Reactive nitrogen and sulphate wet deposition at Zeppelin Station, Ny-Ålesund, Svalbard

  • Rafael Kühnel
  • Mats P. Björkman
  • Carmen P. Vega
  • Andy Hodson
  • Elisabeth Isaksson
  • Johan Ström
Keywords: Nitrogen, Sulphur, Arctic, Precipitation, Sampling, NSINK

Abstract

As a potent fertilizer, reactive nitrogen plays an important role in Arctic ecosystems. Since the Arctic is a nutrient limited environment, changes in nitrogen deposition can have severe impacts on local ecosystems. To quantify the amount of nitrogen deposition through snow- and rain events, precipitation sampling was performed at Zeppelin station, Svalbard, from November 2009 until May 2011. The samples were analysed for NO3-, nss-SO42- and NH4+ concentrations, and the deposition of single precipitation events was calculated using precipitation observations from Ny-Ålesund. The majority of observed events showed concentrations ranging from 0.01 to 0.1 mg L-1 N for NO3- and NH4+ and 0.02 to 0.3 mg L-2 S for nss-SO42-. The majority of calculated deposition was in the range between 0.01 to 0.1 mg m-2 N for NO3- and NH4+ and 0.02 – 0.3 mg m-2 S for nss-SO42-. The budget was controlled by strong deposition events, caused by long lasting precipitation episodes that lasted for several days and which had raised concentrations of nitrogen and sulphur. Three future scenarios of increasing precipitation in the Arctic were considered. The results showed that deposition is mainly controlled by the amount of precipitation, which leads to the conclusion that increased precipitation might cause increases in deposition of the same magnitude.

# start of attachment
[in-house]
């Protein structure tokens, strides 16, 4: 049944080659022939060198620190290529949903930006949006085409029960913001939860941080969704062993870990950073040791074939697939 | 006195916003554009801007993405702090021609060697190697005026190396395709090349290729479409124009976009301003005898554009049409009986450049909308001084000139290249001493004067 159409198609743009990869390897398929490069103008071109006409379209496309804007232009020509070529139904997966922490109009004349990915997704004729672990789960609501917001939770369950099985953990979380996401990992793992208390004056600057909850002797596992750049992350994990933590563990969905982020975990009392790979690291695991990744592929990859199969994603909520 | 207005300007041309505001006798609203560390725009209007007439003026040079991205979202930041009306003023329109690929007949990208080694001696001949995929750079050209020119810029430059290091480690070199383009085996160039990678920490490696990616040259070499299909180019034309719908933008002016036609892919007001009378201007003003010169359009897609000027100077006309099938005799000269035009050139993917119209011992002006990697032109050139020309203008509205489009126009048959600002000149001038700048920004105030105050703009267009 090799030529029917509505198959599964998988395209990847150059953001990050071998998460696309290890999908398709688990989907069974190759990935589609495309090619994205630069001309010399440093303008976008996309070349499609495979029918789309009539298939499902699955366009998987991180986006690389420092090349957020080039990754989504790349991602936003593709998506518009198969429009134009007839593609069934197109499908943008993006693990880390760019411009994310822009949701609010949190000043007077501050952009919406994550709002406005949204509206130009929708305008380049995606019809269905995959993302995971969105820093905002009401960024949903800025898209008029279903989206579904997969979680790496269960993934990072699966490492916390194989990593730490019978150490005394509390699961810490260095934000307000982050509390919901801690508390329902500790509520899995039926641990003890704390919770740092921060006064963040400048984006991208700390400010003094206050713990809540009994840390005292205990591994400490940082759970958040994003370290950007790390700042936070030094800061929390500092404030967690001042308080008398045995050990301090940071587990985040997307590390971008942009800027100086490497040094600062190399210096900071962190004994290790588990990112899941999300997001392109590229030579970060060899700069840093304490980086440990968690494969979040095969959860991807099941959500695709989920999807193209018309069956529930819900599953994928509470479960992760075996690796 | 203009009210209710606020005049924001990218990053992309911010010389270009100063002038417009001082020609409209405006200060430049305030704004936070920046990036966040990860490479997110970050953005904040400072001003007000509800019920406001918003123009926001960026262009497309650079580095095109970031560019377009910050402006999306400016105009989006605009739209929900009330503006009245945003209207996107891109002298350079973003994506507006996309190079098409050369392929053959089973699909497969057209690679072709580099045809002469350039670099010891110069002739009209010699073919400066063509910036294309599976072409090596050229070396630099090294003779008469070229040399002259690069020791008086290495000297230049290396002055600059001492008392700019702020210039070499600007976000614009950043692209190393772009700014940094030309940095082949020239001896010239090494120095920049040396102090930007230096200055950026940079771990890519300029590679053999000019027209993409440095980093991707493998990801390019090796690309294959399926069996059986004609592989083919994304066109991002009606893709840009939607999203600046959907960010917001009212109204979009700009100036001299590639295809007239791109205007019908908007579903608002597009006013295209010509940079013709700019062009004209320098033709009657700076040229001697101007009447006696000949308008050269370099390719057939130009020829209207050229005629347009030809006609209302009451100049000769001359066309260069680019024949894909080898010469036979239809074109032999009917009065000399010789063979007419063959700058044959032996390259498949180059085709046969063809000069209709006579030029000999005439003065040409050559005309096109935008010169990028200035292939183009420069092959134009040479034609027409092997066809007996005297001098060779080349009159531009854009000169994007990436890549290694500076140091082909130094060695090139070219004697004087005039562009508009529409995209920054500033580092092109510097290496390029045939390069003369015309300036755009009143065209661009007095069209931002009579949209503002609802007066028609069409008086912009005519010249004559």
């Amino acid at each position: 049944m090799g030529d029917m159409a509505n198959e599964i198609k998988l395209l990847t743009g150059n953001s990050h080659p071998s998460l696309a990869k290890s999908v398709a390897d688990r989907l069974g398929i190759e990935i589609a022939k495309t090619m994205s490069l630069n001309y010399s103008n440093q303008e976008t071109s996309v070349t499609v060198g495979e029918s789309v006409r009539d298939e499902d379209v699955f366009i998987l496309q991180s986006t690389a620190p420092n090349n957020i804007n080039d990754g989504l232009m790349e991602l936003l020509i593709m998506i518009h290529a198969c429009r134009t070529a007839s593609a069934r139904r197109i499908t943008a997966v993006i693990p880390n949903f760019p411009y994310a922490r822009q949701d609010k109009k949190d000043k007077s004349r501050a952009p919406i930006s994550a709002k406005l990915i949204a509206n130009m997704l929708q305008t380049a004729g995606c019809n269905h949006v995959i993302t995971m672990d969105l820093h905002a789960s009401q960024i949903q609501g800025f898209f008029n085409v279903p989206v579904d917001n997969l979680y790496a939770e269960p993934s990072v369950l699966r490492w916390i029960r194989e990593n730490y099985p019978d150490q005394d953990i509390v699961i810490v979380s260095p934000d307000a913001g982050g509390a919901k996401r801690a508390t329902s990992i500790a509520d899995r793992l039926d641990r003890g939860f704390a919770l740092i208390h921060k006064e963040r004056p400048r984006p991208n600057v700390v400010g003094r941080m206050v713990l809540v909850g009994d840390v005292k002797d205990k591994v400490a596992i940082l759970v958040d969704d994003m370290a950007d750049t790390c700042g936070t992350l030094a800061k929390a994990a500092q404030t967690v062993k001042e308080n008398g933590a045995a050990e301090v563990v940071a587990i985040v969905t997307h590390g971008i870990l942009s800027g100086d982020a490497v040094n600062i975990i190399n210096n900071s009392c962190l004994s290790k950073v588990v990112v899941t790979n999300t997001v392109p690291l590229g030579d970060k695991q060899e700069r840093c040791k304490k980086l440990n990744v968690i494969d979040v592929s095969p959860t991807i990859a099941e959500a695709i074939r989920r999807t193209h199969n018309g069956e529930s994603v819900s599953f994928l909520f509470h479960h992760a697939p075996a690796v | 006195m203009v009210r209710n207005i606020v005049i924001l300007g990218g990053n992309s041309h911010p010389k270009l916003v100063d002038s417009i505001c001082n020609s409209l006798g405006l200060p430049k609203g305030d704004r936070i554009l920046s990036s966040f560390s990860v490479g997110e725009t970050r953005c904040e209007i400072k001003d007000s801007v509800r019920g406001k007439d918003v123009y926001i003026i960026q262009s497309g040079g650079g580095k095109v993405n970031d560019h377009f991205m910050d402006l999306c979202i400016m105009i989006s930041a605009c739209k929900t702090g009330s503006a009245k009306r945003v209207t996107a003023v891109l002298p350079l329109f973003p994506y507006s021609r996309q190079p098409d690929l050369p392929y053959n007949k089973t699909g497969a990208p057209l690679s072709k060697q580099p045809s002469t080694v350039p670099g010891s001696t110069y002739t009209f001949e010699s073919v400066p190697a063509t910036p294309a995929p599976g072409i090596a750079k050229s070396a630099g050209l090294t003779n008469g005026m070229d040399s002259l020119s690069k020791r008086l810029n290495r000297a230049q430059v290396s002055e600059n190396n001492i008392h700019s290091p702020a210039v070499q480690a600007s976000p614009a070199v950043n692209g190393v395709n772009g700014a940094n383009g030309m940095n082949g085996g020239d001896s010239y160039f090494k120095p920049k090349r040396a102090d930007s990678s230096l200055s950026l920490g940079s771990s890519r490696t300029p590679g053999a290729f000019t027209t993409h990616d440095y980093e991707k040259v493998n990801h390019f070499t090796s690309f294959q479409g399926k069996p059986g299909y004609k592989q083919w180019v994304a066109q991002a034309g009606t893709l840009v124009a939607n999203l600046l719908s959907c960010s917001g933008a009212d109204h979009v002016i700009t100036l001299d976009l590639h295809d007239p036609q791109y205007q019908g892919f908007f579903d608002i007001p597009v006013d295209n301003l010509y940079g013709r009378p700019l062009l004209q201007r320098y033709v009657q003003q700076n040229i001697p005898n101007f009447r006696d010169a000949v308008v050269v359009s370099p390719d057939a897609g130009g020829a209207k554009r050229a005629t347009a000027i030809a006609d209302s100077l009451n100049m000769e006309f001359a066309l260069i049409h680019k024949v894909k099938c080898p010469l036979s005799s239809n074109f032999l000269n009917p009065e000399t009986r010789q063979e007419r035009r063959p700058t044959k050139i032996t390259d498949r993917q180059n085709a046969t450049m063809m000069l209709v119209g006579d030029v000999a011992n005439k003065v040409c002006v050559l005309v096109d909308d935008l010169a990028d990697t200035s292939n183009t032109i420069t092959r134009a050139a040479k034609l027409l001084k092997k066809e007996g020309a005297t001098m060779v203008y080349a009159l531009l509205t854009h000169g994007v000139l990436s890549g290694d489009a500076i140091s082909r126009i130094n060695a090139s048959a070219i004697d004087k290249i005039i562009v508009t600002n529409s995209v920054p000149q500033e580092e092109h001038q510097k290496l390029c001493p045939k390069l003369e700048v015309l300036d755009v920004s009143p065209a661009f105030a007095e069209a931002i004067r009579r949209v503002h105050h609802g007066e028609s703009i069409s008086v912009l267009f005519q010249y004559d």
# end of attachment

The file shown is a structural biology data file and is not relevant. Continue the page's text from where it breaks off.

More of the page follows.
Keywords: Nitrogen; sulphur; Arctic; precipitation; sampling; NSINK.

(Published: 15 April 2013)

Citation: Polar Research 2013, 32, 19136, http://dx.doi.org/10.3402/polar.v32i0.19136

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Published
2013-04-15
How to Cite
Kühnel, R., Björkman, M., Vega, C., Hodson, A., Isaksson, E., & Ström, J. (2013). Reactive nitrogen and sulphate wet deposition at Zeppelin Station, Ny-Ålesund, Svalbard. Polar Research, 32. https://doi.org/10.3402/polar.v32i0.19136
Section
Research/review articles